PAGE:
Finish a first cut as fast as possible. The first cut is just a jumping off point for the rest of the edit. It won’t be right, so all that time spent on perfecting each little edit will be wasted when you realize that an entire section of the film is falling flat and needs a major overhaul.
Know when to step away from the computer.
Watch the whole movie!! Even after the first rough cut, it’s very dangerous to get too attached to any scene edit without watching the movie from beginning to end. You can learn more in the two hours it takes to watch the film without interruption than you do spending a whole week polishing edits or rearranging and discussing colored 3×5 cards.
Screen with others. It’s extremely important to screen the movie with other people in the room. There’s an interesting phenomenon where, when you watch your edit with someone else, you actually see it differently. It’s a strange and very productive effect. Something about knowing there is a real audience next to you alters your own read and you become much more objective about what isn’t working.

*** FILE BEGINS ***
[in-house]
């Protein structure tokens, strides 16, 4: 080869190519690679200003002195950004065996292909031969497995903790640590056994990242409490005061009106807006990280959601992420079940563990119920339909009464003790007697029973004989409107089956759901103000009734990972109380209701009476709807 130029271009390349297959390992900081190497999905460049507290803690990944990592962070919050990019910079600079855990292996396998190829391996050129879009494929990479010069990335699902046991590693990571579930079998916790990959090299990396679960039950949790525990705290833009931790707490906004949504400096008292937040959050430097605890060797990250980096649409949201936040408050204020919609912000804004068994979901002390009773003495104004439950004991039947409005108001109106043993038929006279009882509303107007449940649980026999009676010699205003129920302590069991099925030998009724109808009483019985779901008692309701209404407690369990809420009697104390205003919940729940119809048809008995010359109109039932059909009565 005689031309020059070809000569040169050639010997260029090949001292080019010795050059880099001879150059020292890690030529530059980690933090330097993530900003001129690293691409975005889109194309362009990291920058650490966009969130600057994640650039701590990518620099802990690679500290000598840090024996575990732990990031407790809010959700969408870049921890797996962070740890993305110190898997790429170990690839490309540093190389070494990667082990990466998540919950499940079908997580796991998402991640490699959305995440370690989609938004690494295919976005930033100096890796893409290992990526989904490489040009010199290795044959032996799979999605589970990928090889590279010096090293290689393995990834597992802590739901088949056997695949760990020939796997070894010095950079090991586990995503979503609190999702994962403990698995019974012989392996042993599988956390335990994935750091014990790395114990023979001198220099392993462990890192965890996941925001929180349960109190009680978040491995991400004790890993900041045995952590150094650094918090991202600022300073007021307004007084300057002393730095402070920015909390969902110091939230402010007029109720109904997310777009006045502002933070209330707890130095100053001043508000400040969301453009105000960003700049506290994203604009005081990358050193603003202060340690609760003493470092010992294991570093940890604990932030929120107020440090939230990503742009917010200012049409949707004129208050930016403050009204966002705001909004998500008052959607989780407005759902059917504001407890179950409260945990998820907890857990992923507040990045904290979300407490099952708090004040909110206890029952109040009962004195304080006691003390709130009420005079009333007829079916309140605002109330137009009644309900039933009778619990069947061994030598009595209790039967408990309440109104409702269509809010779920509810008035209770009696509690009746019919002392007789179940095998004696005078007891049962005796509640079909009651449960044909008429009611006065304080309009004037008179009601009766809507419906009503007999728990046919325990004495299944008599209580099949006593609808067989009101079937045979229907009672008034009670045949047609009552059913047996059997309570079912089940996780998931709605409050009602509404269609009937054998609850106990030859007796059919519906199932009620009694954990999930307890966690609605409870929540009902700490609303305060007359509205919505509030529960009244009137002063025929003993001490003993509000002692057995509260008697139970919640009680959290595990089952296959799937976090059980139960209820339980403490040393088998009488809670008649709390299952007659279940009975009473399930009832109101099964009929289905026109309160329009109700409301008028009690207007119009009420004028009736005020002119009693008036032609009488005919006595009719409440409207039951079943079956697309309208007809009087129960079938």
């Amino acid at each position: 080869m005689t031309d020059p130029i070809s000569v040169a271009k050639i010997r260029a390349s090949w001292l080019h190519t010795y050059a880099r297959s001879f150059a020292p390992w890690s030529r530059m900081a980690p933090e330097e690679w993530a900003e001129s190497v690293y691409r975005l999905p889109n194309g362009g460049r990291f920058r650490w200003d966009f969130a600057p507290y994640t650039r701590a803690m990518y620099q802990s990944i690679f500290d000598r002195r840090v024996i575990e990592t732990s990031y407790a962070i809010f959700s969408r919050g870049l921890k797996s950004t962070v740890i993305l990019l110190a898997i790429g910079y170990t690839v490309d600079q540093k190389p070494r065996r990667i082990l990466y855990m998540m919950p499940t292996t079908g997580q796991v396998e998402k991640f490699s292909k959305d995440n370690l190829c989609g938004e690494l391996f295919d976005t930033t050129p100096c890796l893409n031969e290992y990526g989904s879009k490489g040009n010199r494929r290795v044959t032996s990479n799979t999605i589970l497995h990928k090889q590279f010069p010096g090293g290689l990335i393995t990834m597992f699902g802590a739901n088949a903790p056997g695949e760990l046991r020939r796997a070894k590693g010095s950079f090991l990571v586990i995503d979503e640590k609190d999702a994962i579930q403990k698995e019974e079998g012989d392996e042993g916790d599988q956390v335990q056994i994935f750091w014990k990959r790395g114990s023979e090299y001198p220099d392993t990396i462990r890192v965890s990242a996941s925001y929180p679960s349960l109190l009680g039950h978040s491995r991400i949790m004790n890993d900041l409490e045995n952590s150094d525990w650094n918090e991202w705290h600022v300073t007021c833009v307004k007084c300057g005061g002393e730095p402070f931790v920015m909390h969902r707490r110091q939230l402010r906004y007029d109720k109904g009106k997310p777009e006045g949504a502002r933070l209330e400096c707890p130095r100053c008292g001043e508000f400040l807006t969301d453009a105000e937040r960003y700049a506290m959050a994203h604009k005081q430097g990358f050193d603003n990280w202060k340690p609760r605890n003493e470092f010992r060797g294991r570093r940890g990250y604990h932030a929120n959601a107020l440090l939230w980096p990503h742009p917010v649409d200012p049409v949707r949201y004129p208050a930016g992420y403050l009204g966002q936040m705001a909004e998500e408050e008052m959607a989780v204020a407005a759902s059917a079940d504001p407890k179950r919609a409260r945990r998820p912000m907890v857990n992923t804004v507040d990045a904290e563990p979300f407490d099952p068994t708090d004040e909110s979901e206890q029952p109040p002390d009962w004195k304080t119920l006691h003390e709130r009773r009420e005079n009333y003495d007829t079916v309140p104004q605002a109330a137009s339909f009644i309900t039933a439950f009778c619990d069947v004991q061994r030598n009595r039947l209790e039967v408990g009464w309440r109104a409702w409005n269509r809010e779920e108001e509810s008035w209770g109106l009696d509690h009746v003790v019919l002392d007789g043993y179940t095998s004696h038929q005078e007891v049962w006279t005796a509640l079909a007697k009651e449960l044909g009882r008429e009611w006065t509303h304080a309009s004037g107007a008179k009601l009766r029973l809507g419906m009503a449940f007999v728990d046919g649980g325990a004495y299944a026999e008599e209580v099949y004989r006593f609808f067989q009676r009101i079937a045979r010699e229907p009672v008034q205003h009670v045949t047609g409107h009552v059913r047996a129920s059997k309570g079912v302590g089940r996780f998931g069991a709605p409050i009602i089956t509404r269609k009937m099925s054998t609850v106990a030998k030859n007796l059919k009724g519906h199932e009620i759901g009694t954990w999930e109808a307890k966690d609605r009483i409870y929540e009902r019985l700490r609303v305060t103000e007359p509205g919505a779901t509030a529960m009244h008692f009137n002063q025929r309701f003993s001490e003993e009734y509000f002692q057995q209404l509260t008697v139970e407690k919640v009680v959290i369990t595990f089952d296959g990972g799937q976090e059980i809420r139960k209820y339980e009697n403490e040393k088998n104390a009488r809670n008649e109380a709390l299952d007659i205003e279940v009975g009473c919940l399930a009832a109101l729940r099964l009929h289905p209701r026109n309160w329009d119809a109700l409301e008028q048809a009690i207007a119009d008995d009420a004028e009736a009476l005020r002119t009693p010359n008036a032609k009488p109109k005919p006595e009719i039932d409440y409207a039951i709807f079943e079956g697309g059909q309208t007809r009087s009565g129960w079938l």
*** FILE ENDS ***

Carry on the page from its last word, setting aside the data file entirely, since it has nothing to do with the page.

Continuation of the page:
Really bad rough cuts are GOOD! There’s (almost) nothing more embarrassing than sitting through a rough cut screening that isn’t going well. But there’s nothing more constructive, and cathartic, than feeling okay the next morning to tear up the timeline and rethink everything. Sometimes having a room full of people tell you it’s not working is what you need to fix it.
Screen to friends often, but be mindful of which friends. You should compartmentalize your friends and family into three groups:
a. Those who say it’s great no matter what (parents are perfect for this).
b. Those who usually state the obvious about what’s not working, but are generally nice about it.
c. Those who are brutally honest and will not hesitate to point out all the flaws that you either didn’t notice or were hoping no one would.
You’ll know when you need which group.